Mon, 29 Jan 2018 15:03:47 +0000
By Makeli Phiri
NATURE has its own ways to deal with things that we cannot comprehend.
Today our farmers are crying for rains, indeed, the moisture is not enough for the various crops to continue growing. In some places, crops, especially maize has started wilting.
The majority of our farmers, especially in the rural areas are seasonal farmers and also those with not so well established irrigation facilities fall in the category of seasonal farmers, that is how important rain is to food production for this country.
On the 3rd of June 2017, T.B Joshua did prophesy that the southern part of Africa will have problems with the rains, meaning that we shall not have adequate water from the skies to water our fields.
Whatever is to be collected must be stored properly in our own man-made reservoirs so that wastage of this essential commodity does not go to waste that is if they are worthy to be called reservoirs.
To our rural livestock farmer, this is when cattle can be seen to be very important as an alternative crop to rely on when the field crop shows signs of failing and they are important for the following reasons:
– Can be used for agricultural purposes which include ploughing, that is land preparation and so makes the farming activity of this nature easy. Manure from these same animals can be used as fertilizer to be spread out in the field in the absence of money to buy organic fertiliser for the grown crop.
Transport, cattle can be used as a means of transport.
– In these hard times when the rains seem unreliable cattle reared can be a source of security. Animals can be sold and money so needed would be got to pay for debts.
– In the event of crop failure, cattle can be a source of food, that is milk and meat, firstly for own consumption and also for sale.
– Cattle can be a source of security, investment, a store of wealth, can even be a pension for old age.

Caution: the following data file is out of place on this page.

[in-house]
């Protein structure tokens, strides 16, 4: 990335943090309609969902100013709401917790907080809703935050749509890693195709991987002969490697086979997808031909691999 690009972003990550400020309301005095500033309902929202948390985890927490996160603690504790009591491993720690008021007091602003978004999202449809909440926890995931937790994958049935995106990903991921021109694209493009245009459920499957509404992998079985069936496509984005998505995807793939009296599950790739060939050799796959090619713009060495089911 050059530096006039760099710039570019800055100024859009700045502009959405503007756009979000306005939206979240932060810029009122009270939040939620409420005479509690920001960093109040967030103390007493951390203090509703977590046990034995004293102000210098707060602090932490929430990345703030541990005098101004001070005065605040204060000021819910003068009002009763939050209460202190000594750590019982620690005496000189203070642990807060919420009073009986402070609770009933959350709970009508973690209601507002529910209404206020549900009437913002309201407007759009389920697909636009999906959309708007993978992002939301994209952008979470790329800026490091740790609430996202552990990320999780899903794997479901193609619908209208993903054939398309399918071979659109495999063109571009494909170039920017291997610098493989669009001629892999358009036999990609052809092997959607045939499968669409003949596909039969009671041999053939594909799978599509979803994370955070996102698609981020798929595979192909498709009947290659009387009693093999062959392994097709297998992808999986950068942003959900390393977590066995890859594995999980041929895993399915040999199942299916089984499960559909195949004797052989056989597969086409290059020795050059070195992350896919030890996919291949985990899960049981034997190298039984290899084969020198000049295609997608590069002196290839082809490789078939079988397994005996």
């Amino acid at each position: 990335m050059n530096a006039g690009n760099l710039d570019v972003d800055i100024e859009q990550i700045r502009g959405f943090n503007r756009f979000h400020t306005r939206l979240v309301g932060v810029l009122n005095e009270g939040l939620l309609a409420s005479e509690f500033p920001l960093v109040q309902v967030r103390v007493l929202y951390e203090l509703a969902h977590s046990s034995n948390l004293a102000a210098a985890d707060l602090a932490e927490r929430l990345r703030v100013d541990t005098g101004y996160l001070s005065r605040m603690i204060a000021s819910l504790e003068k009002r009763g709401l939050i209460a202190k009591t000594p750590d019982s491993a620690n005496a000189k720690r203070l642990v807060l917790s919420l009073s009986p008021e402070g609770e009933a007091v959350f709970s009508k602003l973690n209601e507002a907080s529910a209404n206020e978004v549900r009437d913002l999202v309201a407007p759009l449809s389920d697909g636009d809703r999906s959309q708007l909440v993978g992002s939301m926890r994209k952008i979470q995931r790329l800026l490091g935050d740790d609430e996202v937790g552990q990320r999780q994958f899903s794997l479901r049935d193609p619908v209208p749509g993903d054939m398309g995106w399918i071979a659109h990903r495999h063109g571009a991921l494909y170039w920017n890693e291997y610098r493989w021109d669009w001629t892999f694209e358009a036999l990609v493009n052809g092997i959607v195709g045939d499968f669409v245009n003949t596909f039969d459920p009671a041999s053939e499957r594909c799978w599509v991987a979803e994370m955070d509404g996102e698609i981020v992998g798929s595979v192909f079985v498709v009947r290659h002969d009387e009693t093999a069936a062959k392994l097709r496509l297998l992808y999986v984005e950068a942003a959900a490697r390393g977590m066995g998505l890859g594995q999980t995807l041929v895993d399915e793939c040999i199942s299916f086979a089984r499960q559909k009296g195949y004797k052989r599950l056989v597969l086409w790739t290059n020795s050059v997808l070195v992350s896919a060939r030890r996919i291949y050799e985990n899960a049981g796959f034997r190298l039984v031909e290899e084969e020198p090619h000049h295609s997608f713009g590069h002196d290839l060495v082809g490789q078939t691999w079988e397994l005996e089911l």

– Cattle can to a greater extent be used for social ends e.g. bride price in the event of non-availability of money and also for ceremonies should the need arise.
In the absence of adequate moisture, the soil becomes very hard, with the use of cattle to which the plough is attached breaking of the soil is eased up hence an advantage over hoeing and makes the activity less tiring and more land can be cultivated when using a plough.
The use of cattle (oxen) by the farmer in the rural set up would be associated with a shift from subsistence crop production to cash crop production such as rice and maize on a larger scale. These advantages would be appreciated by cattle owners and non-owner alike as they would have access to ploughing through hiring or borrowing animals.
Therefore, in the event of crop failure as is being anticipated during this rainy season, the farmer would still have or gain an income from manure, milk, meat and draught power as products that can bring him some income.
When an animal is slaughtered, the skin can be dried and subsequently used for mats, drums, ropes and tops for wooden stools. These are alternative uses open to the farmers. It is like when one door closes another door opens.